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Cross-Country Variation in Obesity Patterns among Older Americans and Europeans

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  • Pierre-Carl Michaud
  • Arthur van Soest
  • Tatiana Andreyeva

Abstract

While the fraction of obese people is not as large in Europe as in the United States, obesity is becoming an important issue in Europe as well. Using comparable data from the Survey of Health, Aging and Retirement in Europe (SHARE) and the Health and Retirement Study in the U.S. (HRS), we analyze the correlates of obesity in the population ages 50 and above, focusing on measures of energy intake and expenditure as well as socio-economic status. Our main results are as follows: 1) Obesity rates differ substantially on both sides of the Atlantic and across European countries, with most of the difference coming from the right tail of the weight distribution. 2) Part of the difference in obesity prevalence between the U.S. and Europe is explained by a higher fraction of food eaten away from home and notably lower time devoted to cooking in the U.S. 3) Sedentary lifestyle or a lack of vigorous and moderate physical activity may also explain a substantial share of the cross-country differences. 4) Differential SES patterns of energy intake and expenditure across countries cannot fully account for the observed cross-country variation in the SES gradient in obesity.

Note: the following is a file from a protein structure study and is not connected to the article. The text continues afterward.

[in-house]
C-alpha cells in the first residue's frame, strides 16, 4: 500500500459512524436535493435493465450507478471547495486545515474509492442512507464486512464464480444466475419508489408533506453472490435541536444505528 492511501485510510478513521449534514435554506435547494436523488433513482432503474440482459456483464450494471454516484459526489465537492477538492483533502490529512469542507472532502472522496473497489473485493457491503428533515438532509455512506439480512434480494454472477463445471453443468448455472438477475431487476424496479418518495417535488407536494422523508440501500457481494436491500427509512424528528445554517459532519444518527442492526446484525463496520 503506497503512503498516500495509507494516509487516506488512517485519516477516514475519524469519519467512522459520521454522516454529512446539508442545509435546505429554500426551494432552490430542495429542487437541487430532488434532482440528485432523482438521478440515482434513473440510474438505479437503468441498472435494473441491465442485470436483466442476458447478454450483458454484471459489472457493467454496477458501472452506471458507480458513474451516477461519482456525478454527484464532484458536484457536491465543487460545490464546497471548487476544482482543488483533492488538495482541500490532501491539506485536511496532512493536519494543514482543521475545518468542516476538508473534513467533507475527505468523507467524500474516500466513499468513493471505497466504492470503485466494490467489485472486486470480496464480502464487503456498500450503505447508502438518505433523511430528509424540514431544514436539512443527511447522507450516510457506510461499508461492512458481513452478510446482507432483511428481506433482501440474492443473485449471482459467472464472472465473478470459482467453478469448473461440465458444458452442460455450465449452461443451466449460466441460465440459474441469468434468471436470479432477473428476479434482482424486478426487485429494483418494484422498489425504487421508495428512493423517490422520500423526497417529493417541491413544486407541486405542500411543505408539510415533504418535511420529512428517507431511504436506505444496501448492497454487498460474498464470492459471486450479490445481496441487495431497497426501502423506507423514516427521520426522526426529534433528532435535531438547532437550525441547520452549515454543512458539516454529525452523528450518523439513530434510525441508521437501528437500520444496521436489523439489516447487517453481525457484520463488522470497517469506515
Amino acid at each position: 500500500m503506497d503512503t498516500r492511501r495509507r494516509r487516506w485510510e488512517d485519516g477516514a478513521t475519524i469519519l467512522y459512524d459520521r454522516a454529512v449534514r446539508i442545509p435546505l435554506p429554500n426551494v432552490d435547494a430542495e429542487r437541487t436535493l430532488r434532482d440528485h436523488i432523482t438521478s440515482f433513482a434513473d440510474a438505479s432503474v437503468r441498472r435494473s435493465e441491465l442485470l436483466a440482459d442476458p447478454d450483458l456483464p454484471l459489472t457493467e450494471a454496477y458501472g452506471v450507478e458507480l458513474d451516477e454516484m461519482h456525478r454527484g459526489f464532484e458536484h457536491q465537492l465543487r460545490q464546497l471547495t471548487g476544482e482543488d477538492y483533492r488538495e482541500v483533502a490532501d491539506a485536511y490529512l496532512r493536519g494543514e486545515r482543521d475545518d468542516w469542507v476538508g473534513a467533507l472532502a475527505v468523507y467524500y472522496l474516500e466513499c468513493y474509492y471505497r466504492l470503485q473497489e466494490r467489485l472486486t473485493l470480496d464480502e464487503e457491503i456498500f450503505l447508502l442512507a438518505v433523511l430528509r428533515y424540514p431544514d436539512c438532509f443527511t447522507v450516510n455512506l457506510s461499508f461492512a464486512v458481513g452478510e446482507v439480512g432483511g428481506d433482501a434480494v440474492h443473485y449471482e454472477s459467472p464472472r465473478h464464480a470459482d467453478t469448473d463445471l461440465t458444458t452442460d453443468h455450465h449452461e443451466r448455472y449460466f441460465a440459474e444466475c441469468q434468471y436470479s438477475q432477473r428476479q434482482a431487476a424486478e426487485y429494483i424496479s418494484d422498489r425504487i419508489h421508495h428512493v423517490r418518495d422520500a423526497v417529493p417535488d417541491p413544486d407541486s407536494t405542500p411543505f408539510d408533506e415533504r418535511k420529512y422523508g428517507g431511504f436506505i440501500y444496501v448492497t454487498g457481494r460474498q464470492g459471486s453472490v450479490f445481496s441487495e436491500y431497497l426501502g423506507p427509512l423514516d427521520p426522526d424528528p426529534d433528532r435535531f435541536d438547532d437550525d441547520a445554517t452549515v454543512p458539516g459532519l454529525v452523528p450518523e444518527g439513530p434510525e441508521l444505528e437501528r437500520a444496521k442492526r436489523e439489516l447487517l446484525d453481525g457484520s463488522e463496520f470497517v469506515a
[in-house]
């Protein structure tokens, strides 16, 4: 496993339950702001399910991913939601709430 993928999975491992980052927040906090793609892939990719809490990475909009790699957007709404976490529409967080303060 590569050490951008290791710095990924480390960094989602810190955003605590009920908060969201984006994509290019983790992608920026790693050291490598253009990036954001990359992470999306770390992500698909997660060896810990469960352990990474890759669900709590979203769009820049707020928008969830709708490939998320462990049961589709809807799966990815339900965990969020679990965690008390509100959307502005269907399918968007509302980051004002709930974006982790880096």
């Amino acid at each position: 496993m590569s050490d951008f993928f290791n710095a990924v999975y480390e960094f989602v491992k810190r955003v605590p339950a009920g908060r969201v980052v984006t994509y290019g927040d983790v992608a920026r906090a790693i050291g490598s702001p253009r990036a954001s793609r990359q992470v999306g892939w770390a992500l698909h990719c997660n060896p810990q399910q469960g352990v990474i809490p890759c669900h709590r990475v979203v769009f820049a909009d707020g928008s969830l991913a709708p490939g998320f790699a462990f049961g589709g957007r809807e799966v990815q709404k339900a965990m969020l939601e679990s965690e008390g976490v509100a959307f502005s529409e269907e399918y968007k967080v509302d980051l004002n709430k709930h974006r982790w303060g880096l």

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Bibliographic Info

Paper provided by McMaster University in its series Social and Economic Dimensions of an Aging Population Research Papers with number 185.

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Length: 42 pages
Date of creation: May 2007
Date of revision:
Handle: RePEc:mcm:sedapp:185

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Keywords: Body Mass Index; International Comparison; SHARE;

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References

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  1. Darius Lakdawalla & Tomas Philipson, 2002. "The Growth of Obesity and Technological Change: A Theoretical and Empirical Examination," Working Papers 0203, Harris School of Public Policy Studies, University of Chicago.
  2. Shin-Yi Chou & Michael Grossman & Henry Saffer, 2002. "An Economic Analysis of Adult Obesity: Results from the Behavioral Risk Factor Surveillance System," NBER Working Papers 9247, National Bureau of Economic Research, Inc.
  3. David M. Cutler & Edward L. Glaeser & Jesse M. Shapiro, 2003. "Why Have Americans Become More Obese?," Journal of Economic Perspectives, American Economic Association, vol. 17(3), pages 93-118, Summer.
  4. Anna Sanz De Galdeano, 2005. "The Obesity Epidemic in Europe," CSEF Working Papers 143, Centre for Studies in Economics and Finance (CSEF), University of Naples, Italy.
  5. Sara Bleich & David Cutler & Christopher Murray & Alyce Adams, 2007. "Why Is The Developed World Obese?," NBER Working Papers 12954, National Bureau of Economic Research, Inc.
  6. Tatiana Andreyeva & Pierre-Carl Michaud & Arthur van Soest, 2005. "Obesity and Health in Europeans Ages 50 and Above," Working Papers 331, RAND Corporation Publications Department.